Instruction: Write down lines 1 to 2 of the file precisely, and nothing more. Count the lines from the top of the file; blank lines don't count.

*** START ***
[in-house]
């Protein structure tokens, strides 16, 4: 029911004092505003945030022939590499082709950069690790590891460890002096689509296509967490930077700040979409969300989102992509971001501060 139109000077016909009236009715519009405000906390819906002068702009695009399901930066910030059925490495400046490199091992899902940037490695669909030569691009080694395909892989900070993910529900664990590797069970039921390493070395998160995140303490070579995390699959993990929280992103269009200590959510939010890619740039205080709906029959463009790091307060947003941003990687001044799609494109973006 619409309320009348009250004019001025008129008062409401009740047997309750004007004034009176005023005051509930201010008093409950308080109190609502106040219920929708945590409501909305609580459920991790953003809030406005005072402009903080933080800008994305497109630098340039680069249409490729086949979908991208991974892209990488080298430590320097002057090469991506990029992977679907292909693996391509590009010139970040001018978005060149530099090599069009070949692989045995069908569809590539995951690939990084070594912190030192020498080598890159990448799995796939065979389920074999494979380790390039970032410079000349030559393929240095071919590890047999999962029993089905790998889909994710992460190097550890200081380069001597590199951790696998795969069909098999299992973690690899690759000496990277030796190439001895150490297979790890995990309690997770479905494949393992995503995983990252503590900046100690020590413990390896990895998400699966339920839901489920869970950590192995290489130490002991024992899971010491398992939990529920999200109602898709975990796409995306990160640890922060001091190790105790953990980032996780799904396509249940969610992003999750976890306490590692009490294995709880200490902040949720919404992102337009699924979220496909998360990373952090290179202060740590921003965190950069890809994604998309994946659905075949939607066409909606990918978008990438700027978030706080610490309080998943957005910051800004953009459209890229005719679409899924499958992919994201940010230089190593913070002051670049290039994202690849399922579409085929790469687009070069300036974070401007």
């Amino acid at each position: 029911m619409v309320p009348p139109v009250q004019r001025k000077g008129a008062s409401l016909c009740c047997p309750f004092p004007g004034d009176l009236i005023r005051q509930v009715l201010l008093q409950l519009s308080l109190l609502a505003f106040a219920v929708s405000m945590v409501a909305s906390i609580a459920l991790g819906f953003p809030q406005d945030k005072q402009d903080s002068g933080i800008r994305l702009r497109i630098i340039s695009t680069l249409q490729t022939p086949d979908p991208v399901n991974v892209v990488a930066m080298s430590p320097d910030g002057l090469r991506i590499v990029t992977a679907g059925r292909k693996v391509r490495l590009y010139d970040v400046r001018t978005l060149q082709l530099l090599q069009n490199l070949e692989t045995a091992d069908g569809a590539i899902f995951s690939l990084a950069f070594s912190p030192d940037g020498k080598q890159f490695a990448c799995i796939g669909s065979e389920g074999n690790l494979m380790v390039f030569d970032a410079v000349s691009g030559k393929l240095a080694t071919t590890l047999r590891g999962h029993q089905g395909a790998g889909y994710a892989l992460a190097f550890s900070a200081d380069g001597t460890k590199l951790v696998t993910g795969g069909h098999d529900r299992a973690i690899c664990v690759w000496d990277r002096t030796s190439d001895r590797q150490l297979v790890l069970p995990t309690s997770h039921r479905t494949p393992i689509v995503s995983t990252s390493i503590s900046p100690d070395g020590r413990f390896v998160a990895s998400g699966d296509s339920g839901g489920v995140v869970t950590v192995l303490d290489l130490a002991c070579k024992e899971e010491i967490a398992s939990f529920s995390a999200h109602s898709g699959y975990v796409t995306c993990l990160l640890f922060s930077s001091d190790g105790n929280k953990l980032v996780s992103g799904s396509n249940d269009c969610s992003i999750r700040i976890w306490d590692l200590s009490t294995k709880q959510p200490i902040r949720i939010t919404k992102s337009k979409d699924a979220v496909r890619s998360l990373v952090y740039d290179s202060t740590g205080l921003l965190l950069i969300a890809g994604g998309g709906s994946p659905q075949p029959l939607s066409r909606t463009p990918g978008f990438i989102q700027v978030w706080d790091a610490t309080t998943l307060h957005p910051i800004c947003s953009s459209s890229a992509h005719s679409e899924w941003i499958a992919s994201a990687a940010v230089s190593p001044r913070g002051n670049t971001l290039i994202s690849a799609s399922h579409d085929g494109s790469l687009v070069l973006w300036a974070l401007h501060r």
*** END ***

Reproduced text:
[in-house]
């Protein structure tokens, strides 16, 4: 029911004092505003945030022939590499082709950069690790590891460890002096689509296509967490930077700040979409969300989102992509971001501060 139109000077016909009236009715519009405000906390819906002068702009695009399901930066910030059925490495400046490199091992899902940037490695669909030569691009080694395909892989900070993910529900664990590797069970039921390493070395998160995140303490070579995390699959993990929280992103269009200590959510939010890619740039205080709906029959463009790091307060947003941003990687001044799609494109973006 619409309320009348009250004019001025008129008062409401009740047997309750004007004034009176005023005051509930201010008093409950308080109190609502106040219920929708945590409501909305609580459920991790953003809030406005005072402009903080933080800008994305497109630098340039680069249409490729086949979908991208991974892209990488080298430590320097002057090469991506990029992977679907292909693996391509590009010139970040001018978005060149530099090599069009070949692989045995069908569809590539995951690939990084070594912190030192020498080598890159990448799995796939065979389920074999494979380790390039970032410079000349030559393929240095071919590890047999999962029993089905790998889909994710992460190097550890200081380069001597590199951790696998795969069909098999299992973690690899690759000496990277030796190439001895150490297979790890995990309690997770479905494949393992995503995983990252503590900046100690020590413990390896990895998400699966339920839901489920869970950590192995290489130490002991024992899971010491398992939990529920999200109602898709975990796409995306990160640890922060001091190790105790953990980032996780799904396509249940969610992003999750976890306490590692009490294995709880200490902040949720919404992102337009699924979220496909998360990373952090290179202060740590921003965190950069890809994604998309994946659905075949939607066409909606990918978008990438700027978030706080610490309080998943957005910051800004953009459209890229005719679409899924499958992919994201940010230089190593913070002051670049290039994202690849399922579409085929790469687009070069300036974070401007």